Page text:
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CJS Noon Lecture ~ "Modern Cities and Filmmaking in Japan Around 1910: Differences between Tokyo and Kyoto"

Thursday, March 8, 2012
5:00 AM
Room 1636, School of Social Work Building, 1080 South University, Ann Arbor

Manabu Ueda is a Research Associate of the Tsubouchi Memorial Theatre Museum, Waseda University. Dr. Ueda completed the doctoral program at the Graduate School of Letters at Ritsumeikan University in literature. Ueda specializes in film and media studies and is the co-author of works including "Japan Film History Library 10: Film and War" (Shinwasha).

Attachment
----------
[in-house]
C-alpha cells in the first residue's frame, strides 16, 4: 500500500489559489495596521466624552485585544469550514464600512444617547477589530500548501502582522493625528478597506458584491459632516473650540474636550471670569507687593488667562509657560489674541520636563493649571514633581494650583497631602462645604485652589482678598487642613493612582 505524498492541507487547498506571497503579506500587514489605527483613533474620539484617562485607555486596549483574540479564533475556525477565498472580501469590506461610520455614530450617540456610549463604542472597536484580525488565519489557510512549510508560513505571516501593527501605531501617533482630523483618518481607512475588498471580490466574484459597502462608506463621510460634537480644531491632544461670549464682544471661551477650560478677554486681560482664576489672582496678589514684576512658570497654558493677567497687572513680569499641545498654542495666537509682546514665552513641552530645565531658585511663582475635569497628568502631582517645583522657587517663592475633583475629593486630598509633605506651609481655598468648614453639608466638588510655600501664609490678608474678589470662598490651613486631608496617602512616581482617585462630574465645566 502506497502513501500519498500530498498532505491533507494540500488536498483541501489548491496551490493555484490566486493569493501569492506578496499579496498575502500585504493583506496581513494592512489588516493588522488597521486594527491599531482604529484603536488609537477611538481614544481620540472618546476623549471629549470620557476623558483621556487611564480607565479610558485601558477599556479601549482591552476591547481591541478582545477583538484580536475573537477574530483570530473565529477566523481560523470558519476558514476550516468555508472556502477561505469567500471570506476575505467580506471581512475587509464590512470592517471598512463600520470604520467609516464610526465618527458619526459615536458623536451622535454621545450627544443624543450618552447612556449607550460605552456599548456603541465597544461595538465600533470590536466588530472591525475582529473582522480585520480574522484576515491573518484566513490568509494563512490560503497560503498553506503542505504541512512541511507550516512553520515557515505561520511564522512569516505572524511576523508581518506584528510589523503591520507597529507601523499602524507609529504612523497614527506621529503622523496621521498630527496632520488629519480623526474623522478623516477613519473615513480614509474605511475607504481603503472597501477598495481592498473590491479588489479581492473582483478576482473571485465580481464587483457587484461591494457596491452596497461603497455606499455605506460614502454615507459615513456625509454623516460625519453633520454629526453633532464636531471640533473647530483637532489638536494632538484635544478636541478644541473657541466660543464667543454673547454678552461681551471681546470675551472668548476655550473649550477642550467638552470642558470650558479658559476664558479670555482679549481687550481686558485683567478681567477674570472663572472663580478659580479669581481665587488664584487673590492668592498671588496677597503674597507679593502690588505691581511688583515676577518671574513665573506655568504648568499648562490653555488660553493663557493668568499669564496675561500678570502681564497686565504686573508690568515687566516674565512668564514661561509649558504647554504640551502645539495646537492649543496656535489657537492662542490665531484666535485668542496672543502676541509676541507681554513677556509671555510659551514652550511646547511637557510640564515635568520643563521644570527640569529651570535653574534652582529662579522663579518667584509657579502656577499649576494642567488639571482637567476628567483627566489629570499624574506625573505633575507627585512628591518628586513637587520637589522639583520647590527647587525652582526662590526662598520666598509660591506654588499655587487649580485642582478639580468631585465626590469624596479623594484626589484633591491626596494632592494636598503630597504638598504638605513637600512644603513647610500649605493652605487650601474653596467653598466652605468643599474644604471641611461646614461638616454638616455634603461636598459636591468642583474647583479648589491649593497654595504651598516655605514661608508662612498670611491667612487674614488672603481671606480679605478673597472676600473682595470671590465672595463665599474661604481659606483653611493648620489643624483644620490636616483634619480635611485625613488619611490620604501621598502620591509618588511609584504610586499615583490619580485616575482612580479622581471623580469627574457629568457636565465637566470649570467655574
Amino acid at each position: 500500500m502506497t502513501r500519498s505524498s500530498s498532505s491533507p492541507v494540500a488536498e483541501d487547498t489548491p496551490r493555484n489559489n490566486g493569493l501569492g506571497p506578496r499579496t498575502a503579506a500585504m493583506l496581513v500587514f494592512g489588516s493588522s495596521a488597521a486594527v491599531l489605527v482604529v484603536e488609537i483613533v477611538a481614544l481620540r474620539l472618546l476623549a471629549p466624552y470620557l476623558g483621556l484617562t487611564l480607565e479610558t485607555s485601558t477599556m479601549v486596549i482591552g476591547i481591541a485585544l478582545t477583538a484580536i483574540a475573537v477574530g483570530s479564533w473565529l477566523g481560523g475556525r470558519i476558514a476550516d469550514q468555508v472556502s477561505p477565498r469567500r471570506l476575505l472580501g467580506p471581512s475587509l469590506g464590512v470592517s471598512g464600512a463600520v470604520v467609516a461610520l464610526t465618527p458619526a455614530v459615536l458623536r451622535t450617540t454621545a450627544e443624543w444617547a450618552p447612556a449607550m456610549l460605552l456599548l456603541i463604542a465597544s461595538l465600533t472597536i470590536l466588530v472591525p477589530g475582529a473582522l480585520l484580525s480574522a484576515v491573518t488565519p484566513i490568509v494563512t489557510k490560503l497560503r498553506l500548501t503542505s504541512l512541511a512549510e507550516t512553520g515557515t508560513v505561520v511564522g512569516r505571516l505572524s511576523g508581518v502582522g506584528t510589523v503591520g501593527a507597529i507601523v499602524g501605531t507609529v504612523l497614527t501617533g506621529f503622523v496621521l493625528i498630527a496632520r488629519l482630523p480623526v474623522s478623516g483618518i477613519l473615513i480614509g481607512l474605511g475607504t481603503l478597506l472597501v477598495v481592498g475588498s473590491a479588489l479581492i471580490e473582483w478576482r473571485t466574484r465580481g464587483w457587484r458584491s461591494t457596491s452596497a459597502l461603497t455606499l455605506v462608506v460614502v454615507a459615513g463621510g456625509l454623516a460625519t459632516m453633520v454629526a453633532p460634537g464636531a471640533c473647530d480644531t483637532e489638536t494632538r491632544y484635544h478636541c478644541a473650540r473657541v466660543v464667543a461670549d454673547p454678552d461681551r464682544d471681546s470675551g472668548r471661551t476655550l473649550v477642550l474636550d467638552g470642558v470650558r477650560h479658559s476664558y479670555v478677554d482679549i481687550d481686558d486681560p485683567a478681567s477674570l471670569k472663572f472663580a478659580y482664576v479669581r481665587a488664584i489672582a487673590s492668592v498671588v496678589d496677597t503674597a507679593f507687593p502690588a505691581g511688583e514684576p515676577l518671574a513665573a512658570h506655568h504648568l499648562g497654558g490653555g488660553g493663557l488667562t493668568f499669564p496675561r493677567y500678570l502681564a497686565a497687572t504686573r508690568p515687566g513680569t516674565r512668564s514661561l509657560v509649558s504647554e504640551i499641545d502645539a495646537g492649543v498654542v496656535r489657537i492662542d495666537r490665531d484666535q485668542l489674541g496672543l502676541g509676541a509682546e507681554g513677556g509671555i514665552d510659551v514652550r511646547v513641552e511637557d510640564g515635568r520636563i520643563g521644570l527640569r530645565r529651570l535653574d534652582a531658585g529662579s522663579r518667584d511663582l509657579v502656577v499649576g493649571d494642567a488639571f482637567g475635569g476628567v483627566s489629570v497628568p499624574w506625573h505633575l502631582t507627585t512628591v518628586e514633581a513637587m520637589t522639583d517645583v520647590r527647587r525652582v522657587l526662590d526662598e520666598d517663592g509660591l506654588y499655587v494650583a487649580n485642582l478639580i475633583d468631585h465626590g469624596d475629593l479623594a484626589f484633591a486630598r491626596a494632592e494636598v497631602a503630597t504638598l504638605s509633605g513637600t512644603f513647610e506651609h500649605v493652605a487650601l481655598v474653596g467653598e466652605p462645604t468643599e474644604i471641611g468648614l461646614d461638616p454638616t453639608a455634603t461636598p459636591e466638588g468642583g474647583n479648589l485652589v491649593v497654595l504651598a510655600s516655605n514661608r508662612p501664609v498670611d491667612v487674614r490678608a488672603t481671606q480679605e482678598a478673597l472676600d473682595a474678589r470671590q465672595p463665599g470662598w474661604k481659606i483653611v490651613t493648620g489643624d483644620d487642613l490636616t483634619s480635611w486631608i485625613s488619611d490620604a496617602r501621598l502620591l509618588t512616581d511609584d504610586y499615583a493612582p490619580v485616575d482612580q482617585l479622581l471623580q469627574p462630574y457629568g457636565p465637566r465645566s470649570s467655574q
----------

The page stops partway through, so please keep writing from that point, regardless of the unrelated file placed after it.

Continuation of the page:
Tokyo and Kyoto are filmic cities in that, from the very beginning of the production of moving pictures in Japan up to the present day, the cities have been home to most of Japan’s film studios, as well as the sites where the majority of Japanese films were produced. During the silent film era, Japanese film production came to be colored by regional differences, whereby Tokyo became home of the gendai-geki , or contemporary dramas, whereas Kyoto became associated with jidai-geki, or period dramas. The regional characteristics of film production in Kyoto were particularly influential in inventing the modern era’s image of traditional Japan. In order to understand, to a certain extent, the historical and social conditions from which these regional characteristics arose, this lecture will compare the regional differences among the moving picture theaters that were emerging in Tokyo and Kyoto around 1910.